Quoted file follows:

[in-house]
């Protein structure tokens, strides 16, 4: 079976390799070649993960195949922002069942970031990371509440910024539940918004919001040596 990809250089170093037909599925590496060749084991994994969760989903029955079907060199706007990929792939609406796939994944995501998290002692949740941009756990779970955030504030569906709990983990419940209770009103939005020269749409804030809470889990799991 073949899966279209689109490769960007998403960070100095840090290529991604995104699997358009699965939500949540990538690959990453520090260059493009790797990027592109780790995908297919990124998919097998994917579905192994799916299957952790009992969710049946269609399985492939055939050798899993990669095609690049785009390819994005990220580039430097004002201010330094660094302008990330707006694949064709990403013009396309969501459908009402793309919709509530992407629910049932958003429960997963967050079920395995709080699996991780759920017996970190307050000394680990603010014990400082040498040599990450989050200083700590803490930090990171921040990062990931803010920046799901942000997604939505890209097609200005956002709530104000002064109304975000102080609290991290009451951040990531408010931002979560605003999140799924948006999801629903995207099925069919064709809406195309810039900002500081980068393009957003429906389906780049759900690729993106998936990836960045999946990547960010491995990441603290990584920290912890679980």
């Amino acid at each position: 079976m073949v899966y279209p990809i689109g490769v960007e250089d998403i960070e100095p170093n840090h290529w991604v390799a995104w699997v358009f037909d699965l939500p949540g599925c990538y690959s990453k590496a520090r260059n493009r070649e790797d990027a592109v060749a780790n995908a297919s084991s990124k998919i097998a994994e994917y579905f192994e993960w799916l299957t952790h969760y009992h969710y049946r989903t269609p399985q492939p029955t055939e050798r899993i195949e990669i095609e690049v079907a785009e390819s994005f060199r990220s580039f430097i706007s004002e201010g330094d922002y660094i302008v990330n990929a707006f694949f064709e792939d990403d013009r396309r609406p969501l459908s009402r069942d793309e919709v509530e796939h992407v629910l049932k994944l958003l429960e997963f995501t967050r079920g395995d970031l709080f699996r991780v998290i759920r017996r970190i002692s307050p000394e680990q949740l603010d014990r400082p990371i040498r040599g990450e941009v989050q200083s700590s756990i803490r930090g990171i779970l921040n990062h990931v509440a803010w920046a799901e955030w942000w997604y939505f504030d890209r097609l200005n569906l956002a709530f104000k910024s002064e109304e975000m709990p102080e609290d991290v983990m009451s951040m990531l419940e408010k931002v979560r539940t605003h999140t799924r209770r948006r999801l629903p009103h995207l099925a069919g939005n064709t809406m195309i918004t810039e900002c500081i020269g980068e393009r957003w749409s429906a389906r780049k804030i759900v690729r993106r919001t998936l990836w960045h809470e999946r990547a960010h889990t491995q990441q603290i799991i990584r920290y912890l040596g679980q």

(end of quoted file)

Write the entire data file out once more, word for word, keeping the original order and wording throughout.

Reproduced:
[in-house]
């Protein structure tokens, strides 16, 4: 079976390799070649993960195949922002069942970031990371509440910024539940918004919001040596 990809250089170093037909599925590496060749084991994994969760989903029955079907060199706007990929792939609406796939994944995501998290002692949740941009756990779970955030504030569906709990983990419940209770009103939005020269749409804030809470889990799991 073949899966279209689109490769960007998403960070100095840090290529991604995104699997358009699965939500949540990538690959990453520090260059493009790797990027592109780790995908297919990124998919097998994917579905192994799916299957952790009992969710049946269609399985492939055939050798899993990669095609690049785009390819994005990220580039430097004002201010330094660094302008990330707006694949064709990403013009396309969501459908009402793309919709509530992407629910049932958003429960997963967050079920395995709080699996991780759920017996970190307050000394680990603010014990400082040498040599990450989050200083700590803490930090990171921040990062990931803010920046799901942000997604939505890209097609200005956002709530104000002064109304975000102080609290991290009451951040990531408010931002979560605003999140799924948006999801629903995207099925069919064709809406195309810039900002500081980068393009957003429906389906780049759900690729993106998936990836960045999946990547960010491995990441603290990584920290912890679980």
């Amino acid at each position: 079976m073949v899966y279209p990809i689109g490769v960007e250089d998403i960070e100095p170093n840090h290529w991604v390799a995104w699997v358009f037909d699965l939500p949540g599925c990538y690959s990453k590496a520090r260059n493009r070649e790797d990027a592109v060749a780790n995908a297919s084991s990124k998919i097998a994994e994917y579905f192994e993960w799916l299957t952790h969760y009992h969710y049946r989903t269609p399985q492939p029955t055939e050798r899993i195949e990669i095609e690049v079907a785009e390819s994005f060199r990220s580039f430097i706007s004002e201010g330094d922002y660094i302008v990330n990929a707006f694949f064709e792939d990403d013009r396309r609406p969501l459908s009402r069942d793309e919709v509530e796939h992407v629910l049932k994944l958003l429960e997963f995501t967050r079920g395995d970031l709080f699996r991780v998290i759920r017996r970190i002692s307050p000394e680990q949740l603010d014990r400082p990371i040498r040599g990450e941009v989050q200083s700590s756990i803490r930090g990171i779970l921040n990062h990931v509440a803010w920046a799901e955030w942000w997604y939505f504030d890209r097609l200005n569906l956002a709530f104000k910024s002064e109304e975000m709990p102080e609290d991290v983990m009451s951040m990531l419940e408010k931002v979560r539940t605003h999140t799924r209770r948006r999801l629903p009103h995207l099925a069919g939005n064709t809406m195309i918004t810039e900002c500081i020269g980068e393009r957003w749409s429906a389906r780049k804030i759900v690729r993106r919001t998936l990836w960045h809470e999946r990547a960010h889990t491995q990441q603290i799991i990584r920290y912890l040596g679980q």